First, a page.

About 25 percent of fracking chemicals could cause cancer, while many others harm the nervous, endocrine, immune and cardiovascular systems, according to scientists. A recent study from the Colorado School of Public Health found that fracking contributes to serious health problems in people living near fracked wells.
Visit EcoWatch’s FRACKING page for more related news on this topic.
Click here to sign a petition to tell the Bureau of Land Management to issue strong rules for federal fracking leases on public lands.
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‘Companies Should Not Be Allowed to Use Hazardous Ingredients in Products People Use’: Michelle Pfeiffer Speaks Up for Safer Cosmetics
The beauty products we put on our skin can have important consequences for our health. Just this March, the U.S. Food and Drug Administration (FDA) warned that some Claire's cosmetics had tested positive for asbestos. But the FDA could only issue a warning, not a recall, because current law does not empower the agency to do so.
Michelle Pfeiffer wants to change that.
The actress and Environmental Working Group (EWG) board member was spotted on Capitol Hill Thursday lobbying lawmakers on behalf of a bill that would increase oversight of the cosmetics industry, The Washington Post reported.
By Julia Conley
Scientists at the United Nations' intergovernmental body focusing on biodiversity sounded alarms earlier this month with its report on the looming potential extinction of one million species — but few heard their calls, according to a German newspaper report.
The climate crisis is a major concern for American voters with nearly 40 percent reporting the issue will help determine how they cast their ballots in the upcoming 2020 presidential election, according to a report compiled by the Yale Program on Climate Change Communication.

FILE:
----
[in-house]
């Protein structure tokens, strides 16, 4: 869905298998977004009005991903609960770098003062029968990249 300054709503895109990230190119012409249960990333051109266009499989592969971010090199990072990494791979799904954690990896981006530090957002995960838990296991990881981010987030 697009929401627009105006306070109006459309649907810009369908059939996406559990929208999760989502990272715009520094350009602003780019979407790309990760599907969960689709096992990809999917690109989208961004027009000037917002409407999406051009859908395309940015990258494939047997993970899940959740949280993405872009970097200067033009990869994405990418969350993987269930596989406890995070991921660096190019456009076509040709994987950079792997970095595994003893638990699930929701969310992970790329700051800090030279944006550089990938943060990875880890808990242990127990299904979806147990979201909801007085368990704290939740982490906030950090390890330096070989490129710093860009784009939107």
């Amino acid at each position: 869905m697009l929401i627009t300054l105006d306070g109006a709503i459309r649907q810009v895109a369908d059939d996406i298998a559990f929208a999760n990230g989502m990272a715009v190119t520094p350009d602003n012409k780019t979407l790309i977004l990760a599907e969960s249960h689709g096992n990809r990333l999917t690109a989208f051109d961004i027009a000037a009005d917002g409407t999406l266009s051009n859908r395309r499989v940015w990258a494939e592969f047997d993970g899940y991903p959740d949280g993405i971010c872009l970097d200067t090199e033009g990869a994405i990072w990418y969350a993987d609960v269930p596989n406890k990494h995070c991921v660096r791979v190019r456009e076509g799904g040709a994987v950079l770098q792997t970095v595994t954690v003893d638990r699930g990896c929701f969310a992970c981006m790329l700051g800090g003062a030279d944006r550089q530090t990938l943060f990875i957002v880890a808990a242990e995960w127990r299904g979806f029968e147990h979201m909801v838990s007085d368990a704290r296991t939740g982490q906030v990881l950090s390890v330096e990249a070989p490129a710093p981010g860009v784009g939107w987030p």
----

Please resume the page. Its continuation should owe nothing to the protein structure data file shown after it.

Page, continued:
Of more than 1,000 registered voters surveyed on global warming, climate and energy policies, as well as personal and collective action, 38 percent said that a candidate's position on climate change is "very important" when it comes to determining who will win their vote. Overall, democratic candidates are under more pressure to provide green solutions as part of their campaign promises with 64 percent of Democrat voters saying they prioritize the issue compared with just 34 percent of Independents and 12 percent of Republicans.
President Donald Trump has agreed to sign a $19.1 billion disaster relief bill that will help Americans still recovering from the flooding, hurricanes and wildfires that have devastated parts of the country in the past two years. Senate Republicans said they struck a deal with the president to approve the measure, despite the fact that it did not include the funding he wanted for the U.S.-Mexican border, CNN reported.
"The U.S. Senate has just approved a 19 Billion Dollar Disaster Relief Bill, with my total approval. Great!" the president tweeted Thursday.
"There was a lot of devastation throughout the state," Governor Mike Parson said at a Thursday morning press conference, as NPR reported. "We were very fortunate last night that we didn't have more injuries than what we had, and we didn't have more fatalities across the state. But three is too many."